Carole Ferry, edited by Gauthier Delomez with AFP 6:35 am, September 22, 2021

The Minister of the Economy Bruno Le Maire will present France's 2022 budget this Wednesday in the Council of Ministers.

A budget in increase of eleven billion euros, in particular in the direction of the sovereign missions of the State.

The government expects growth of 6% this year and wants to capitalize on the economic recovery.

DECRYPTION

This is a budget expected a few months before the presidential election.

The Minister of the Economy Bruno Le Maire will present the 2022 finance bill this Wednesday in the Council of Ministers.

Sharp increase in spending, economic recovery, public debt, investment plan, ministries at the party ... These are all elements that should contain this last budget of the five-year Macron.

The government expects growth of 6% this year and 4% next year.

To consolidate the economic recovery after the health crisis, this finance bill confirms whatever it costs without relegating the checkbook to the closet.

>> Listen again to Europe Matin in podcast or in replay here

The royal ministries at the party

The latest state budget will increase by more than eleven billion euros to reach nearly 300 billion in total.

Among the best-served ministries, that of the Armed Forces with an additional 1.7 billion euros, such as that of National Education.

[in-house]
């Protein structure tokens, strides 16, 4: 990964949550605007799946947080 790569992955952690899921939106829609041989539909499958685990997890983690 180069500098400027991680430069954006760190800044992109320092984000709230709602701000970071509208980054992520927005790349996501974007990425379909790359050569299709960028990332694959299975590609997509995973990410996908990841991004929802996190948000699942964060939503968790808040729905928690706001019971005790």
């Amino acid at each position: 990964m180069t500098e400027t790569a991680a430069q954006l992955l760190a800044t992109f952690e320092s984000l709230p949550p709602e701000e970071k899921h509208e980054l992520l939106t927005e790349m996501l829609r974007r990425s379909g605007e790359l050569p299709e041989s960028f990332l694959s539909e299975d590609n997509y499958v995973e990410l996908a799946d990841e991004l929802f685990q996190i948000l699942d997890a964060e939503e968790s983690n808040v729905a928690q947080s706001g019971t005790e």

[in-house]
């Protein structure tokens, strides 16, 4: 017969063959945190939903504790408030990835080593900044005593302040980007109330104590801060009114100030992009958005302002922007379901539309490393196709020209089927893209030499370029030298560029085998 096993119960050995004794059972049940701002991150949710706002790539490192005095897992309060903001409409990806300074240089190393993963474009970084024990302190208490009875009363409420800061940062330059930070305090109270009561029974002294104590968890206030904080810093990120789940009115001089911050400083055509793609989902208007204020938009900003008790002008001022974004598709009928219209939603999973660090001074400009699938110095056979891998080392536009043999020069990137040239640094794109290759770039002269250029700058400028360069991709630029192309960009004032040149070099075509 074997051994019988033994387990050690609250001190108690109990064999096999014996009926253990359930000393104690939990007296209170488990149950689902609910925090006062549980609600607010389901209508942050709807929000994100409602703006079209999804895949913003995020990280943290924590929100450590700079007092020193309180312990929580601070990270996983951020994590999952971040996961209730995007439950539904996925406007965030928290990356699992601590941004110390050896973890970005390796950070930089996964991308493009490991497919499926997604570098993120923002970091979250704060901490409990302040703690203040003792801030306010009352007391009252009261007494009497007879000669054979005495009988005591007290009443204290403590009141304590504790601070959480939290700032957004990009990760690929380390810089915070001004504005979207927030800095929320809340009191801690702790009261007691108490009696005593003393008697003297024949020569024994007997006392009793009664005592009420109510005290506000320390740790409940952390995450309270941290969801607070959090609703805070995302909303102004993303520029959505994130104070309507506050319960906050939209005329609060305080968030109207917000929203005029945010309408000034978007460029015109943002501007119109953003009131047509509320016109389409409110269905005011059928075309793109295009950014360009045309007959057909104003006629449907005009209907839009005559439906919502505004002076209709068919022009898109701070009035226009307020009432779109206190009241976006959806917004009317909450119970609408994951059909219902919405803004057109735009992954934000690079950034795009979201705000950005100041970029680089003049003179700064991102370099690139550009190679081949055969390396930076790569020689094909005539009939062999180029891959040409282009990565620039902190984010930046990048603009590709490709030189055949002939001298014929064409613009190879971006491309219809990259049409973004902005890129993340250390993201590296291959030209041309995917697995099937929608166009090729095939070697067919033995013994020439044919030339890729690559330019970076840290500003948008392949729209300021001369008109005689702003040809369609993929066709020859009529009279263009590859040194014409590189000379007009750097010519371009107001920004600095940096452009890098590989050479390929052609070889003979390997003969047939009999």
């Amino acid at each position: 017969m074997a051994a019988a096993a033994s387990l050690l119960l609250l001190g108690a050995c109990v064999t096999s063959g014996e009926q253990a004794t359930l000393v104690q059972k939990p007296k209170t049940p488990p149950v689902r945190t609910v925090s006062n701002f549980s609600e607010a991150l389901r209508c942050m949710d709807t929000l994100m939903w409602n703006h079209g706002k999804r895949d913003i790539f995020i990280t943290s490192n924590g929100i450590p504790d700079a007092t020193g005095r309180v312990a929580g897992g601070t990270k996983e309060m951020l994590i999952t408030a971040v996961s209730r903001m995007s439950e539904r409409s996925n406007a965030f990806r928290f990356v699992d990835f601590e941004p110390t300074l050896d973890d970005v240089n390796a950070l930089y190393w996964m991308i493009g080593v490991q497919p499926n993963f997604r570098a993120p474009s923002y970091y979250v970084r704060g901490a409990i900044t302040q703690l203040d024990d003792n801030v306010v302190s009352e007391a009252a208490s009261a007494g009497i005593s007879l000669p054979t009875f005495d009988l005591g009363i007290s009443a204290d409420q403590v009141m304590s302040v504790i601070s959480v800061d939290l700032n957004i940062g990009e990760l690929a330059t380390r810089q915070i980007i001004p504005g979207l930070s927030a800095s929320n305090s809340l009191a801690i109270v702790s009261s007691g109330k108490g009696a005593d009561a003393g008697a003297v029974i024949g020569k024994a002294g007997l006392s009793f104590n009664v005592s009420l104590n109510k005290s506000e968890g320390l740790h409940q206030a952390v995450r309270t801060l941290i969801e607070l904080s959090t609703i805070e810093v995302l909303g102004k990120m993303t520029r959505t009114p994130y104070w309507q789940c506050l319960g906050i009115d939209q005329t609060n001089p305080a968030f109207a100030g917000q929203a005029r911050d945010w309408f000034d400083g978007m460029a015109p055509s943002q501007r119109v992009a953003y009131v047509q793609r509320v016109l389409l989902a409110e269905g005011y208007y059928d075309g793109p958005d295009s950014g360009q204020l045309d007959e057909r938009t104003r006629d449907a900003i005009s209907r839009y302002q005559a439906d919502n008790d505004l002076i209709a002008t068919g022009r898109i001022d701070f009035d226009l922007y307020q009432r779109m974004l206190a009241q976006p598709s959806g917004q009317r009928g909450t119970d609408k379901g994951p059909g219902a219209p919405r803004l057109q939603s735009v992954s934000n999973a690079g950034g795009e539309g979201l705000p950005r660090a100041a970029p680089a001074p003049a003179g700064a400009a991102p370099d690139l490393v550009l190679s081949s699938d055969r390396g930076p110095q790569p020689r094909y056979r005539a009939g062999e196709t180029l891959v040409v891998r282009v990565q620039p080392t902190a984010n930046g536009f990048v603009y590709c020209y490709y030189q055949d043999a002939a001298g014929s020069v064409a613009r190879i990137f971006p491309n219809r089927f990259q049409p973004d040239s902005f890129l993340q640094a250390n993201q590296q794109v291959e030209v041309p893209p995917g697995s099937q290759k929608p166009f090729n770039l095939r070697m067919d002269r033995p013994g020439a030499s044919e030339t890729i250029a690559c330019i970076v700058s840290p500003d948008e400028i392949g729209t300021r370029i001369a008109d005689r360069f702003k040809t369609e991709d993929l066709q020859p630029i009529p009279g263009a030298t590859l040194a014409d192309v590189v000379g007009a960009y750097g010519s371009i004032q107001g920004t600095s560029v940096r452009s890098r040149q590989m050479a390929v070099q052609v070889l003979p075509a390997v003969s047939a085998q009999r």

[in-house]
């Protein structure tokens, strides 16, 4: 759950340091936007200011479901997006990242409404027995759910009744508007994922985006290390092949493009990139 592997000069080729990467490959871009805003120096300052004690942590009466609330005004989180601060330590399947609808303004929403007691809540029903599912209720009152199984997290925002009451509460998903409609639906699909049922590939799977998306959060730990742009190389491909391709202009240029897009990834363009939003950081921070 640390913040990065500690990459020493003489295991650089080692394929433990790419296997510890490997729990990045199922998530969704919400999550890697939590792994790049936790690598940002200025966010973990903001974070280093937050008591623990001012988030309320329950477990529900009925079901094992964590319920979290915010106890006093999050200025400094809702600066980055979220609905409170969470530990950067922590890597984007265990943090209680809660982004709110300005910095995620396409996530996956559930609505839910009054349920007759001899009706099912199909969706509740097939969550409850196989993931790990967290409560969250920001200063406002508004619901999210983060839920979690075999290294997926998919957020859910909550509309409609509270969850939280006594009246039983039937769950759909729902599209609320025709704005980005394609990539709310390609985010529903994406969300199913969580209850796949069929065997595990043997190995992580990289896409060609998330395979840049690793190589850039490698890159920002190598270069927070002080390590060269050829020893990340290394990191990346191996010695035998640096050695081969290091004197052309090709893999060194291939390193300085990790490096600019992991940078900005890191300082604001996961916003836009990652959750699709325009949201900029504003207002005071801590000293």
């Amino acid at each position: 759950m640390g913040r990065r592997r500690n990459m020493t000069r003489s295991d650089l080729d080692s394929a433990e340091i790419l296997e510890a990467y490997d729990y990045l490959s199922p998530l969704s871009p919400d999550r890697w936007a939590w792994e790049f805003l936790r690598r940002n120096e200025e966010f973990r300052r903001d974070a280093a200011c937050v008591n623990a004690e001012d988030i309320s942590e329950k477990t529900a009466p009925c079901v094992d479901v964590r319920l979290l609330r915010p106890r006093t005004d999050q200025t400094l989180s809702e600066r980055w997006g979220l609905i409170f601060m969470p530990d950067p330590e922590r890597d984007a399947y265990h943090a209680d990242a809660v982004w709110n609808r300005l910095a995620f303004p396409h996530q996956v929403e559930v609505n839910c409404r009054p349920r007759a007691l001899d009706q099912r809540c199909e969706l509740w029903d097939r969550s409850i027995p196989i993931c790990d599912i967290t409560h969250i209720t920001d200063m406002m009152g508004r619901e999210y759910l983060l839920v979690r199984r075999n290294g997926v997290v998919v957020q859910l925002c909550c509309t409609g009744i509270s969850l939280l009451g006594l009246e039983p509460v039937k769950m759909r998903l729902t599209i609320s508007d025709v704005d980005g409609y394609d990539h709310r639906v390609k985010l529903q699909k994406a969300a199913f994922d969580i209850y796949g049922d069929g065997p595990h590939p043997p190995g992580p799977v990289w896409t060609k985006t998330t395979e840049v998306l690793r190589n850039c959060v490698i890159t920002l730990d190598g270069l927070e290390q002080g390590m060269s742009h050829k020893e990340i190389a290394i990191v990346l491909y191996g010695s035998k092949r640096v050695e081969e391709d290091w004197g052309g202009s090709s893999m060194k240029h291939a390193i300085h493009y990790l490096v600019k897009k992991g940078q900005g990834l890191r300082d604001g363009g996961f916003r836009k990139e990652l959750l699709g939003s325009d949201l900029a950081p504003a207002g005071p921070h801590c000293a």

This latest increase includes the revaluation of teachers' salaries in January: 57 euros net per month at the start of their career and 29 euros in the middle of their career.

Finally, the budget of the Ministry of the Interior will increase by 1.5 billion euros, a third of which will be used for Beauvau security measures.

Massive investments

In addition, President Emmanuel Macron has promised more than one billion euros in Marseille, an investment plan for 2030 (estimated at 30 billion euros) and a commitment income for young people (about two billion per year). These last two flagship measures have not yet been arbitrated by the executive. In all cases, these are large-scale promises made a few months before the presidential election, analyzes the deputy LR Gilles Carrez, former president of the Finance Committee at the National Assembly.

"In this budget, only a very small part of these additional expenses will be included", explains the deputy.

"Emmanuel Macron took out a checkbook that is no longer linked to Covid-19. It is an electoral book with promises that he will not finance himself, but which will have to be subsequently," says Gilles Carrez on Europe 1.

The same schedule of tax cuts

Also in the 2022 budget, the government maintains the timetable for the tax cuts decided before the crisis, but does not wish to take any new tax measures.

The wealthiest 20% of households will thus see their housing tax further reduced next year, after a first step in 2021. Already completely abolished for 80% of households, it will be so for all taxpayers in 2023. Likewise , the corporate tax will rise to 25% for all companies, the latest step in a reform initiated in 2018, with the aim of improving their competitiveness.

Public debt at 114% of GDP

Finally, the government also hopes to ride the economic recovery to reduce the deficit. This should subside a little more than expected. According to Bercy forecasts, it should drop from 9.2% of GDP in 2020, to 8.4% this year, then 4.8% in 2022 (against 5.3% expected previously). As a result, the ratio of public debt to GDP should also decline, to 114% in 2022. A still very high level for the French economy resulting from the policy of "whatever the cost" d 'Emmanuel Macron.

Keywords: